In 2020, Greece’s Hellenic Ministry of National Defense leased Heron long endurance drones, in a deal that offers up an alternative to pricey acquisitions. The Heron long endurance drones, manufactured by IAI, will be used for border defense under a leasing model in which IAI experts will look after maintenance.

Turkish drones: Cheap and best?

Turkish UAVs are midway-priced as compared to Israeli and Chinese ones. Can Kasapoglu, security and defense program director at Turkey’s Center for Economics and Foreign Policy Studies said, “Turkish-made drones are deemed more expensive than Chinese drones but are cheaper than Israeli and American ones. However, Chinese manufacturers do not engage in after-sales service like Turkish companies, so they miss the feedback to improve their products.”

As per reports, the Polish contract covers the acquisition of four UAV sets (24 UAVs with weapons: laser-guided MAM-L and MAM-C missiles), mobile control stations, SAR radars, simulators, spares, training, and logistics support for $270 million. Each set consisting of six drones would cost around $67 million, which means, a single fully-armed Bayraktar TB2 would come at a relatively affordable price of approximately $10 million.

Morocco’s Royal Armed Forces (Far-Maroc) announced on April 18, 2021, that they are buying 13 Bayraktar TB2s for $70 million. Therefore an unarmed drone would cost only ~$5 million.

China has sold the Wing Loong to several countries in Africa and the Middle East, including Nigeria, Egypt, and the United Arab Emirates, at an estimated $1 million per unit. On the other hand, India reportedly leased four of Israel’s deadliest drones – Heron TPs – for $200 million in February 2021. A single unit of U.S. MQ-9 Reaper costs somewhere around $100 million!

Owing to its advantages in terms of price, lethality and provision of after-sales service, Turkey is expecting to secure more contracts in future.

“The agreement with Poland paves the way for more NATO countries purchasing Turkish drones in the future,” Merve Seren, an Ankara-based defense analyst, told TRT World. While U.S.-made drones have proved their mettle in places like Yemen and Afghanistan, Seren said China and Israel are yet to convince the world of the efficacy of their drone technology on difficult battle fronts. Although American drones are deadly, they come with a much higher price tag.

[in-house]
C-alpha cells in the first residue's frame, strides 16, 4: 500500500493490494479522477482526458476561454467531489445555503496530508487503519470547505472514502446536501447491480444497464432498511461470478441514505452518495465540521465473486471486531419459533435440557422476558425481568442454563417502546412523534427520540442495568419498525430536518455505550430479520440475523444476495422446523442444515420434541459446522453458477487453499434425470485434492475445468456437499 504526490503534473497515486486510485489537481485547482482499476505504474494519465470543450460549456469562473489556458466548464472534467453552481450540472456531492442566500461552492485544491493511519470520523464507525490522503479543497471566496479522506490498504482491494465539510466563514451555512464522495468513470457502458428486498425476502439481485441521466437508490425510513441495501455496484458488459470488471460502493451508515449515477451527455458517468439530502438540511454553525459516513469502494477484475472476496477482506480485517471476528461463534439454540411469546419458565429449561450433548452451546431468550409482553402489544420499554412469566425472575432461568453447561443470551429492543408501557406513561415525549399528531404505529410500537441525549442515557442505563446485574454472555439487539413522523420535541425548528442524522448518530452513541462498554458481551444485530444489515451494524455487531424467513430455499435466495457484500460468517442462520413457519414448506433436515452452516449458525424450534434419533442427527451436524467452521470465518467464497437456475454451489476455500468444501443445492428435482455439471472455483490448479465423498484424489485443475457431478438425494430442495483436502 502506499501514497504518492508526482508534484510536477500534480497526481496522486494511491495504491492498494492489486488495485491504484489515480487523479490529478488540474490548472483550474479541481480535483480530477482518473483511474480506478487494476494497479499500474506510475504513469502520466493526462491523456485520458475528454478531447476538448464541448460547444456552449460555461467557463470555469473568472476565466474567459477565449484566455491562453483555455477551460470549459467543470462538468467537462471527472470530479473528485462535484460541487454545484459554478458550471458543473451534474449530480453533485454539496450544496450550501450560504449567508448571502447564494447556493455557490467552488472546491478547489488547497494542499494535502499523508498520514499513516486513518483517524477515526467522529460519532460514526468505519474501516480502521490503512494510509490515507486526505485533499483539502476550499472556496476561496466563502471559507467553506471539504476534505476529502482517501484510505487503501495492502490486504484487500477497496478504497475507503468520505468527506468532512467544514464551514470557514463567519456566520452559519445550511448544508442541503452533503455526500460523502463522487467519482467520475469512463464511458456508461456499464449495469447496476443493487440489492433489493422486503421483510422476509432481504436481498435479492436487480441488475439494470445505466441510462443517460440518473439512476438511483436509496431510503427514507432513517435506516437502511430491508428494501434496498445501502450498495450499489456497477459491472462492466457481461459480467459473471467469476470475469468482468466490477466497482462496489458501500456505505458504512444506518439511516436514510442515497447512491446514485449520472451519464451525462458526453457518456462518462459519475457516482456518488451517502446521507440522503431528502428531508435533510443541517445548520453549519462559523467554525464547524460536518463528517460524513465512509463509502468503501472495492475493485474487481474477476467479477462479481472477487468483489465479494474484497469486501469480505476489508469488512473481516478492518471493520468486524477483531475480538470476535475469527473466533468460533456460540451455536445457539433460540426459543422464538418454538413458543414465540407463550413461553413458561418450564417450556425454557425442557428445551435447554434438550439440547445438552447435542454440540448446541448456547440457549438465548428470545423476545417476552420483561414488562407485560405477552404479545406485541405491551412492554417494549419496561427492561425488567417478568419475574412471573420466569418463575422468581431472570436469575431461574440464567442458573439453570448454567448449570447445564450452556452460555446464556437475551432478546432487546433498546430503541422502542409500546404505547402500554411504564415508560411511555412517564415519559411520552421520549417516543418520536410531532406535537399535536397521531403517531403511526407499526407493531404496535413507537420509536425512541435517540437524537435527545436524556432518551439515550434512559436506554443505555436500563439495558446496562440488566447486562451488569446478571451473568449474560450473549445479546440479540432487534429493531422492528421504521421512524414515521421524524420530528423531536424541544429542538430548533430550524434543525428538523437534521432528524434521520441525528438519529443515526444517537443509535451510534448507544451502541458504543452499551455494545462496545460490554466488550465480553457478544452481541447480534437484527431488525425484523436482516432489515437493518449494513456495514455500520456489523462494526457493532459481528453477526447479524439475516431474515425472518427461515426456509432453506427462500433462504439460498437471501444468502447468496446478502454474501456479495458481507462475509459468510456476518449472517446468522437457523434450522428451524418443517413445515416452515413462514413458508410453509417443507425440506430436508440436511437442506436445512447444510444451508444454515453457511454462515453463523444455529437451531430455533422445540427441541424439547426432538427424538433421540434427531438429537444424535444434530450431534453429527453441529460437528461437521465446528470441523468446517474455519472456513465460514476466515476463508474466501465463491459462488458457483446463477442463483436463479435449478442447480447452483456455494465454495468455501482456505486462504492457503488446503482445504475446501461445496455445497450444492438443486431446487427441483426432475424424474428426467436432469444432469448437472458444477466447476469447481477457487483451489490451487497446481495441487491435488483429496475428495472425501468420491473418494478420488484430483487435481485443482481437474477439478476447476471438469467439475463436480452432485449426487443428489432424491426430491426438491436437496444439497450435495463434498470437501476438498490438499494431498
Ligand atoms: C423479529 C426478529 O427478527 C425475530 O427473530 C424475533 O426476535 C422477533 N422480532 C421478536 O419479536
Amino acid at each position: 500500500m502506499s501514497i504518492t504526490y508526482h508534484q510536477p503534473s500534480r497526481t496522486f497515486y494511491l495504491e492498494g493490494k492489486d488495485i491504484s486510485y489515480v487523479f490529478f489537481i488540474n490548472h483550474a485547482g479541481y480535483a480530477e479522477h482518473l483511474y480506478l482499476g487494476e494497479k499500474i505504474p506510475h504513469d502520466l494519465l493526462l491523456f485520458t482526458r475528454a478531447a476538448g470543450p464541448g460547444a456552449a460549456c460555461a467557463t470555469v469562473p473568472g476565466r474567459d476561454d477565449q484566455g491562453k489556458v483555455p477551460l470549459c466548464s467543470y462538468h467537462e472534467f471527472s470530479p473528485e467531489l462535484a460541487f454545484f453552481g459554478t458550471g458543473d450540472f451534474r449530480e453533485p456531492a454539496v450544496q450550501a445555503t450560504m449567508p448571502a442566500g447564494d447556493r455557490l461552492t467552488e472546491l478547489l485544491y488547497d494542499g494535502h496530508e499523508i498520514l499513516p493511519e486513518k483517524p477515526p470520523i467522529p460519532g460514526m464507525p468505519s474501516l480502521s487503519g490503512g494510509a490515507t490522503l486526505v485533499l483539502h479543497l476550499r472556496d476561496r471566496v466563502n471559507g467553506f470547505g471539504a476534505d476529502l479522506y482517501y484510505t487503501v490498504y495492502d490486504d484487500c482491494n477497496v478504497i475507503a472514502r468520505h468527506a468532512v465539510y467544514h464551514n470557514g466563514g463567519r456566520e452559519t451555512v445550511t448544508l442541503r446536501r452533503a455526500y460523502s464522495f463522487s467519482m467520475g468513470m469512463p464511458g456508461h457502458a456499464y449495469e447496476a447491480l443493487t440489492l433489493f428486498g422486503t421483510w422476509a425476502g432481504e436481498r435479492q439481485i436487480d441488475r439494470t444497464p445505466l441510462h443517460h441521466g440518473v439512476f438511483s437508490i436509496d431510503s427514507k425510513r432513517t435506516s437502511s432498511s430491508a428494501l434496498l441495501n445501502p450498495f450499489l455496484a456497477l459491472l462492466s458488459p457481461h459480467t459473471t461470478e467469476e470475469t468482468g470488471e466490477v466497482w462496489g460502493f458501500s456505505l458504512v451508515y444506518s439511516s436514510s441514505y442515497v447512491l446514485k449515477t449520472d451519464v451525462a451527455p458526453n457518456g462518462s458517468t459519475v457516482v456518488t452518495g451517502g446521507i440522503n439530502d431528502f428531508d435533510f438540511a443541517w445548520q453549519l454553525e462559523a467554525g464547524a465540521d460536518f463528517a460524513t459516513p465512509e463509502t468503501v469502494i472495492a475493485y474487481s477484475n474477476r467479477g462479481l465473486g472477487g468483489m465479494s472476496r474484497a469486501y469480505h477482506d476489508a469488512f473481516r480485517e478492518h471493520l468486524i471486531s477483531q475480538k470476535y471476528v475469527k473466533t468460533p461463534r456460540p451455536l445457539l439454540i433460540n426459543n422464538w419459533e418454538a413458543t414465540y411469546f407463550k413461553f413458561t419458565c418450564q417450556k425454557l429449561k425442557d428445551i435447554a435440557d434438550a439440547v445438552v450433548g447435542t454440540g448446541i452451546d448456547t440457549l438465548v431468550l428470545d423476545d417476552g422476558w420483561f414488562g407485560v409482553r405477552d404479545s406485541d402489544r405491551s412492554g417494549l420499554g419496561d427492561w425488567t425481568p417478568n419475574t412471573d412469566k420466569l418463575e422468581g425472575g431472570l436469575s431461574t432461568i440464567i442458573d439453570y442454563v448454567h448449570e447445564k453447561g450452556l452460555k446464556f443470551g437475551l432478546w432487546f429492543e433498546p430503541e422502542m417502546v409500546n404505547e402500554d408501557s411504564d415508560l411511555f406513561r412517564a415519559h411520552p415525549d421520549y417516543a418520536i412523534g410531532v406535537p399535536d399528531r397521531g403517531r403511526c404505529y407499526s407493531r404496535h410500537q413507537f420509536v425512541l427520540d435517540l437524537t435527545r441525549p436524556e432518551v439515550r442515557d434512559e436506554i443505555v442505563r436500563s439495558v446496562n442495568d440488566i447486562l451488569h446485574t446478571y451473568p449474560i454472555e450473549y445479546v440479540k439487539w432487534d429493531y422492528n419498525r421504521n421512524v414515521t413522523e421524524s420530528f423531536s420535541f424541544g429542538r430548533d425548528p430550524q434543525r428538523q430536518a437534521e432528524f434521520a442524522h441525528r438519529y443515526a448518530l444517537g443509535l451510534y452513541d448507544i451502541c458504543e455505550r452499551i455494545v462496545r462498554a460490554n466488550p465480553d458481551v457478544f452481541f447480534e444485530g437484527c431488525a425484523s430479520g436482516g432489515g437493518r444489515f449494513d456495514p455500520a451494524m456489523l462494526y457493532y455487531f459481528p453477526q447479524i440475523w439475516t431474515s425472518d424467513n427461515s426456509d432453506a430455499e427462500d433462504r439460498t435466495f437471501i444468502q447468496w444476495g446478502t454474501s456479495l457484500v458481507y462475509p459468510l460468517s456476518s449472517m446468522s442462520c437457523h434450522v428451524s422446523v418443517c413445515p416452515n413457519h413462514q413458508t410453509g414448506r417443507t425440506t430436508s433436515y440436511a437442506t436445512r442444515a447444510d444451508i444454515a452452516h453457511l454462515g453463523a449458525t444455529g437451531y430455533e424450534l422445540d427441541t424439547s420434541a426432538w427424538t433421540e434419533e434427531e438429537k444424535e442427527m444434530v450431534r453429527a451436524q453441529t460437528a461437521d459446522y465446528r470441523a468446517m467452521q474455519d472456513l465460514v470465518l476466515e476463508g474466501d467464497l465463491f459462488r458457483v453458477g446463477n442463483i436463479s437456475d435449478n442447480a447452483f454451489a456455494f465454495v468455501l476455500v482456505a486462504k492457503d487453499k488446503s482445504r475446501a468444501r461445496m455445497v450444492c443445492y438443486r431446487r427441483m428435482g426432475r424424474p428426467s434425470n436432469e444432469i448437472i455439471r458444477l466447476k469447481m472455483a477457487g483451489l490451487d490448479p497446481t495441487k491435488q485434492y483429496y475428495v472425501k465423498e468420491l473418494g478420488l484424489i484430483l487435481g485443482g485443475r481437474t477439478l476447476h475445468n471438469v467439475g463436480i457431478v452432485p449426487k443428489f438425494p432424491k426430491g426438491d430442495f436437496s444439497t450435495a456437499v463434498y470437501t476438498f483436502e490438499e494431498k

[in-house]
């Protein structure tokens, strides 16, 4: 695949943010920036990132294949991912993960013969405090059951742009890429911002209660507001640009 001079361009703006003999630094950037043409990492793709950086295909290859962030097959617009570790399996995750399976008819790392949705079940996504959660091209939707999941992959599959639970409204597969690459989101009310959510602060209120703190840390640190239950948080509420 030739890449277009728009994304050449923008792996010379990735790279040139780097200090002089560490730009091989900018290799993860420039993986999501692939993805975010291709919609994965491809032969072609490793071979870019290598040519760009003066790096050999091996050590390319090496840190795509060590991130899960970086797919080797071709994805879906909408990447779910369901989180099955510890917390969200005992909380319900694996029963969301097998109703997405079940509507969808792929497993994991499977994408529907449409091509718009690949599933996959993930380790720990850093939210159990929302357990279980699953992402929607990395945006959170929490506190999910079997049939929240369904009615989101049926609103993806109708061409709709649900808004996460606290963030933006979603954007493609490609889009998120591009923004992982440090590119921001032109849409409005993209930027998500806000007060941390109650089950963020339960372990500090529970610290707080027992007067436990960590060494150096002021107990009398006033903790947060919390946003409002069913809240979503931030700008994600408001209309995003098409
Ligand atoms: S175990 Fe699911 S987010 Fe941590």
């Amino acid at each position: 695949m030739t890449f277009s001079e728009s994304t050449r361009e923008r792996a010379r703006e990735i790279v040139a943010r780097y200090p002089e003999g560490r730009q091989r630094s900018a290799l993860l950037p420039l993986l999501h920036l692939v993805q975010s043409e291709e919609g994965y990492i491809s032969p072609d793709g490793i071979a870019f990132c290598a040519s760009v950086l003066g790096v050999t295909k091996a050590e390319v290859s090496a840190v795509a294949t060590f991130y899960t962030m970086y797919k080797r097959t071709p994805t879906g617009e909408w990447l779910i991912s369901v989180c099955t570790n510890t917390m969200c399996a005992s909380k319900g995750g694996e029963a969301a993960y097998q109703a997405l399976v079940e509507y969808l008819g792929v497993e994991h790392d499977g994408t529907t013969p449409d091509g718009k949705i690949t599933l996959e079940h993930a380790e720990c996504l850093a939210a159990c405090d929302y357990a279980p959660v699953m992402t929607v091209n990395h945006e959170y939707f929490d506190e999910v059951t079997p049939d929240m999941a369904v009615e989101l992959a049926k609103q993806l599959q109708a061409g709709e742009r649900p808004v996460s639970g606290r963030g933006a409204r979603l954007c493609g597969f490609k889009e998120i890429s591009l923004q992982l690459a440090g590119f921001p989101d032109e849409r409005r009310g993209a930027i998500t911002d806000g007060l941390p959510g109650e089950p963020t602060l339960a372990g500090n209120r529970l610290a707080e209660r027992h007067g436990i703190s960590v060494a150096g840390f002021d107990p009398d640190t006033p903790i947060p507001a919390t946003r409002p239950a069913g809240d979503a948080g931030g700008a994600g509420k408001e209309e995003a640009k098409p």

Possible future sales

“Very soon we will see the Bayraktar and Anka UAVs from Turkey flying in the European skies,” Turkey’s Industry and Technology Minister Mustafa Varank said at the 3rd Defense Industry Meetings, organized by the Istanbul Chamber of Industry and the SAHA Istanbul Defense and Aerospace Cluster.

European countries, including Albania, Belarus, the U.K., Bulgaria, the Czech Republic and Hungary were said to be among those that could possibly procure the combat drones.

In January 2021, Turkish publication Haber 7 reported that Bulgaria was interested in purchasing at least six UAVs. Kazakhstan also has the acquisition of 30-40 Bayraktar TB2s on its wish list.

Serbian President Aleksandar Vucic praised Bayraktar combat drones, noting that Serbia is very interested in drone systems and will certainly buy more of them in the future. “We will see whether we will reach an agreement with the Turkish side. In any case, these are very good drones. I have to give the Turkish manufacturers their due,” Vucic told reporters in Belgrade at October 2020.